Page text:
CICLOPS: Cassini Imaging Central Laboratory for OPerationS

A Hexagon and Rings
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Saturn's north polar hexagon basks in the Sun's light now that spring has come to the northern hemisphere. Many smaller storms dot the north polar region and Saturn's signature rings put in an appearance in the background.

The north polar hexagon was first observed by Voyager. To see more of the hexagon, see PIA10486 and PIA11682.

The image was taken with the Cassini spacecraft's wide-angle camera on Nov. 27, 2012 using a spectral filter sensitive to wavelengths of near-infrared light centered at 750 nanometers.

The view was acquired at a distance of approximately 403,000 miles (649,000 kilometers) from Saturn and at a Sun-Saturn-spacecraft, or phase, angle of 21 degrees. Image scale is 22 miles (35 kilometers) per pixel.

The Cassini Solstice Mission is a joint United States and European endeavor. The Jet Propulsion Laboratory, a division of the California Institute of Technology in Pasadena, manages the mission for NASA's Science Mission Directorate, Washington, D.C. The Cassini orbiter was designed, developed and assembled at JPL. The imaging team consists of scientists from the US, England, France, and Germany. The imaging operations center and team lead (Dr. C. Porco) are based at the Space Science Institute in Boulder, Colo.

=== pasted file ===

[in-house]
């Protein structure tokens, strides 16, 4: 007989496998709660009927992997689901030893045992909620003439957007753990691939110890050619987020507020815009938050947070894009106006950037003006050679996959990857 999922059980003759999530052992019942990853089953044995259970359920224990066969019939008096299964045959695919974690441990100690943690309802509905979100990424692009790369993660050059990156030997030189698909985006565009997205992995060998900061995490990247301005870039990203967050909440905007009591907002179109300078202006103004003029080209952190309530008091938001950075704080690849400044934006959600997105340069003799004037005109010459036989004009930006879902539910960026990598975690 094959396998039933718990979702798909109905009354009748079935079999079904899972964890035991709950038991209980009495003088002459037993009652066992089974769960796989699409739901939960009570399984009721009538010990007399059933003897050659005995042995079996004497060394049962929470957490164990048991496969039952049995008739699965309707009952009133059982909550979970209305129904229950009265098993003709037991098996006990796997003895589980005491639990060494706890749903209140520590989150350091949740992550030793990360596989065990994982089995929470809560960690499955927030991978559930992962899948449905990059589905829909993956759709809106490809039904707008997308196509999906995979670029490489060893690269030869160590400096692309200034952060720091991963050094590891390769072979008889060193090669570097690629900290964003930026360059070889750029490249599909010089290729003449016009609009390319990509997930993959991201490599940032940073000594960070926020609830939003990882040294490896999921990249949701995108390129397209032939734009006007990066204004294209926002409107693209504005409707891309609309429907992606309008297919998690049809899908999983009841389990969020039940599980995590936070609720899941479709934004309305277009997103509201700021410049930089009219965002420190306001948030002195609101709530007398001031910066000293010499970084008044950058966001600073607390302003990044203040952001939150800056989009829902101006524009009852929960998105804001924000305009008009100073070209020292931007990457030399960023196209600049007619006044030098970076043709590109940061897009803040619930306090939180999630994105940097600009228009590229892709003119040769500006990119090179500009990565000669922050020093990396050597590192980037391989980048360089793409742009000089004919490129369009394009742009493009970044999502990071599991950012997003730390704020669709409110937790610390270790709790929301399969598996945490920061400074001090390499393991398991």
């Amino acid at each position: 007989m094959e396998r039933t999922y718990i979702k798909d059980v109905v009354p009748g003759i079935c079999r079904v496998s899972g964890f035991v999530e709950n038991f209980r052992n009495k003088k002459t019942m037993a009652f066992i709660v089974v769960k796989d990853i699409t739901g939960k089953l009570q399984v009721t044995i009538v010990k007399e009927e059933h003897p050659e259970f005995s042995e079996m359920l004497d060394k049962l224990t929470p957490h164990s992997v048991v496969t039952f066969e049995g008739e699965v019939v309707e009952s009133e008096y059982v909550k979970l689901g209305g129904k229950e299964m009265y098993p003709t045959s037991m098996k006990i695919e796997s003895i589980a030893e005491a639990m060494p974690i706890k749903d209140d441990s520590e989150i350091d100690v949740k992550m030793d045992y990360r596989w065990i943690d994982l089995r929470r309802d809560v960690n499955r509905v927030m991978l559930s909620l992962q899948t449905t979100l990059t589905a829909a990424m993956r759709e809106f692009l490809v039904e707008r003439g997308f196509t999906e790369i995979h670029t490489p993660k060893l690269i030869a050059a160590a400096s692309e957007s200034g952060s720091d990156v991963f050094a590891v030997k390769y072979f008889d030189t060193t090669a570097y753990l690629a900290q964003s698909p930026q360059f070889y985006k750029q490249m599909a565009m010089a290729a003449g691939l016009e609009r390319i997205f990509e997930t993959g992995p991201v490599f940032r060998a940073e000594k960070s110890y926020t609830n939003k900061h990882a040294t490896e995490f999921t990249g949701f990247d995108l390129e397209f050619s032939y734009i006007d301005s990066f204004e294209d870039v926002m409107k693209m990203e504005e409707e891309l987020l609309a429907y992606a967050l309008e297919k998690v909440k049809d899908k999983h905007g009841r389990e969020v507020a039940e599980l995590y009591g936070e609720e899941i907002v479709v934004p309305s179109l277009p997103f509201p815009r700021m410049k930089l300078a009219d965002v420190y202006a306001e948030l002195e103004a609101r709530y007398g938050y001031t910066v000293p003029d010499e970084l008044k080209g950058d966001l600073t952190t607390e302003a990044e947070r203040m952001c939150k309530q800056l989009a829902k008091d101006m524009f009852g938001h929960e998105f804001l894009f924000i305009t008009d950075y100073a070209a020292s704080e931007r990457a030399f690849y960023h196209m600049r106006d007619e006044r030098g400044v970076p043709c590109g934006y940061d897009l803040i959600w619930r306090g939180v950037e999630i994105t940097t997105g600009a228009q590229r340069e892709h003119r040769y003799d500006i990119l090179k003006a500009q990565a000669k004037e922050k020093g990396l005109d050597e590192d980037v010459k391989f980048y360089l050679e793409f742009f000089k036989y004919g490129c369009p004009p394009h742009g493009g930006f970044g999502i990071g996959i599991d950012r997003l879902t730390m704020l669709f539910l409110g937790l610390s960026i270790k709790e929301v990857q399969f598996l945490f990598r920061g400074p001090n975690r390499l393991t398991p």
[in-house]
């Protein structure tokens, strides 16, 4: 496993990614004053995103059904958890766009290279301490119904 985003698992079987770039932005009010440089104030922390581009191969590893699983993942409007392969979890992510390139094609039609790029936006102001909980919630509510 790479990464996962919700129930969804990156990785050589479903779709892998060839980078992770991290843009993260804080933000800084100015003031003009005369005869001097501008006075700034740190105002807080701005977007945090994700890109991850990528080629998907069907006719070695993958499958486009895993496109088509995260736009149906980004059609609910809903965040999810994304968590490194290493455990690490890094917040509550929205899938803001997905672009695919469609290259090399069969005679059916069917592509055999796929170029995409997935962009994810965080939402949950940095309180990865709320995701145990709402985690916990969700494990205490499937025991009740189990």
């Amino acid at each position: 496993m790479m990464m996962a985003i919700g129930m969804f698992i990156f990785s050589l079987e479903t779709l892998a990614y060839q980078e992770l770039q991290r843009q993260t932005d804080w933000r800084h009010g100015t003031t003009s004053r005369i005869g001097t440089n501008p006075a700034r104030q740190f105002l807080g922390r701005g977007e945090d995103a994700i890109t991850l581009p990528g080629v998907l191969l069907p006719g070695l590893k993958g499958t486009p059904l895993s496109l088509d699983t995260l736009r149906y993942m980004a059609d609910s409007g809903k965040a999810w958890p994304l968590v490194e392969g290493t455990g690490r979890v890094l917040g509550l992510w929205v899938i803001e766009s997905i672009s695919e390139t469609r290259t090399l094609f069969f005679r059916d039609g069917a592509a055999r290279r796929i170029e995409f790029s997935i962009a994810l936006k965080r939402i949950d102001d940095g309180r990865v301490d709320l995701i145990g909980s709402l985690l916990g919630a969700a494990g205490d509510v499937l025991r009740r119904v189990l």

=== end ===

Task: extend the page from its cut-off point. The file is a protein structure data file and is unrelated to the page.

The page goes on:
For more information about the Cassini Solstice Mission visit http://ciclops.org, http://www.nasa.gov/cassini and http://saturn.jpl.nasa.gov.

Credit: NASA/JPL-Caltech/Space Science Institute
Released: February 4, 2013 (PIA 14646)
Image/Caption Information
  A Hexagon and Rings
PIA 14646

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